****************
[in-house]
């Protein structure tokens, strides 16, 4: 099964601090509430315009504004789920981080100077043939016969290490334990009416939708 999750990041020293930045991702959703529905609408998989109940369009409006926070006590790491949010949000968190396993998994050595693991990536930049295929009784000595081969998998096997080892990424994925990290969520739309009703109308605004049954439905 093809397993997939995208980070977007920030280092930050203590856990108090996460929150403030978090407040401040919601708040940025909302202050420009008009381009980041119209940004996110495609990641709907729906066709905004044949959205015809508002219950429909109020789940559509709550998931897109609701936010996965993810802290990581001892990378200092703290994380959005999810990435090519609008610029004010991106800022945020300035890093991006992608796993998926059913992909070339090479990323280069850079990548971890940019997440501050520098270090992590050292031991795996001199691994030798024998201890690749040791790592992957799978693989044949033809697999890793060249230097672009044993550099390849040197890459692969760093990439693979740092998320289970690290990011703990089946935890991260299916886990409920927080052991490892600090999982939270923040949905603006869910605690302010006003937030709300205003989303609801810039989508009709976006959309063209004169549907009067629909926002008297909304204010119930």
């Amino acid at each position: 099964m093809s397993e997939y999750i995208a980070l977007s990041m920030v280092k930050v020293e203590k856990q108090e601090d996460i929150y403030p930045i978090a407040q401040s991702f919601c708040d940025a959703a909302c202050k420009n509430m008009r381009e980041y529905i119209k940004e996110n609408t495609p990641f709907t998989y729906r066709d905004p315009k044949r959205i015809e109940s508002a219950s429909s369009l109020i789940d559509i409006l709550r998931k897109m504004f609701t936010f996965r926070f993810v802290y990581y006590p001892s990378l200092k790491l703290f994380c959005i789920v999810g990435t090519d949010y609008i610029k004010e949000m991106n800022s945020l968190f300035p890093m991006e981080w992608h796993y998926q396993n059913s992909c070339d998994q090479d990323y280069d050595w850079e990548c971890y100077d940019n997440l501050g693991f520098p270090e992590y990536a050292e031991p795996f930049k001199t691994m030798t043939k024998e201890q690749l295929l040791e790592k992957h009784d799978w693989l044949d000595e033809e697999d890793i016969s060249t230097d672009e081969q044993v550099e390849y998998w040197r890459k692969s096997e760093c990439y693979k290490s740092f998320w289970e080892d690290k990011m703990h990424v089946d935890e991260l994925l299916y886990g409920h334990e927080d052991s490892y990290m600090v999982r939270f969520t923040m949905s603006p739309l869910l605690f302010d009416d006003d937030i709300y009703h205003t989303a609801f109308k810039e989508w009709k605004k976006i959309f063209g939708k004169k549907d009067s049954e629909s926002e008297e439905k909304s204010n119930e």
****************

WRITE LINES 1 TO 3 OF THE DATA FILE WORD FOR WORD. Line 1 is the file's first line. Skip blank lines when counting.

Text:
[in-house]
């Protein structure tokens, strides 16, 4: 099964601090509430315009504004789920981080100077043939016969290490334990009416939708 999750990041020293930045991702959703529905609408998989109940369009409006926070006590790491949010949000968190396993998994050595693991990536930049295929009784000595081969998998096997080892990424994925990290969520739309009703109308605004049954439905 093809397993997939995208980070977007920030280092930050203590856990108090996460929150403030978090407040401040919601708040940025909302202050420009008009381009980041119209940004996110495609990641709907729906066709905004044949959205015809508002219950429909109020789940559509709550998931897109609701936010996965993810802290990581001892990378200092703290994380959005999810990435090519609008610029004010991106800022945020300035890093991006992608796993998926059913992909070339090479990323280069850079990548971890940019997440501050520098270090992590050292031991795996001199691994030798024998201890690749040791790592992957799978693989044949033809697999890793060249230097672009044993550099390849040197890459692969760093990439693979740092998320289970690290990011703990089946935890991260299916886990409920927080052991490892600090999982939270923040949905603006869910605690302010006003937030709300205003989303609801810039989508009709976006959309063209004169549907009067629909926002008297909304204010119930």
């Amino acid at each position: 099964m093809s397993e997939y999750i995208a980070l977007s990041m920030v280092k930050v020293e203590k856990q108090e601090d996460i929150y403030p930045i978090a407040q401040s991702f919601c708040d940025a959703a909302c202050k420009n509430m008009r381009e980041y529905i119209k940004e996110n609408t495609p990641f709907t998989y729906r066709d905004p315009k044949r959205i015809e109940s508002a219950s429909s369009l109020i789940d559509i409006l709550r998931k897109m504004f609701t936010f996965r926070f993810v802290y990581y006590p001892s990378l200092k790491l703290f994380c959005i789920v999810g990435t090519d949010y609008i610029k004010e949000m991106n800022s945020l968190f300035p890093m991006e981080w992608h796993y998926q396993n059913s992909c070339d998994q090479d990323y280069d050595w850079e990548c971890y100077d940019n997440l501050g693991f520098p270090e992590y990536a050292e031991p795996f930049k001199t691994m030798t043939k024998e201890q690749l295929l040791e790592k992957h009784d799978w693989l044949d000595e033809e697999d890793i016969s060249t230097d672009e081969q044993v550099e390849y998998w040197r890459k692969s096997e760093c990439y693979k290490s740092f998320w289970e080892d690290k990011m703990h990424v089946d935890e991260l994925l299916y886990g409920h334990e927080d052991s490892y990290m600090v999982r939270f969520t923040m949905s603006p739309l869910l605690f302010d009416d006003d937030i709300y009703h205003t989303a609801f109308k810039e989508w009709k605004k976006i959309f063209g939708k004169k549907d009067s049954e629909s926002e008297e439905k909304s204010n119930e």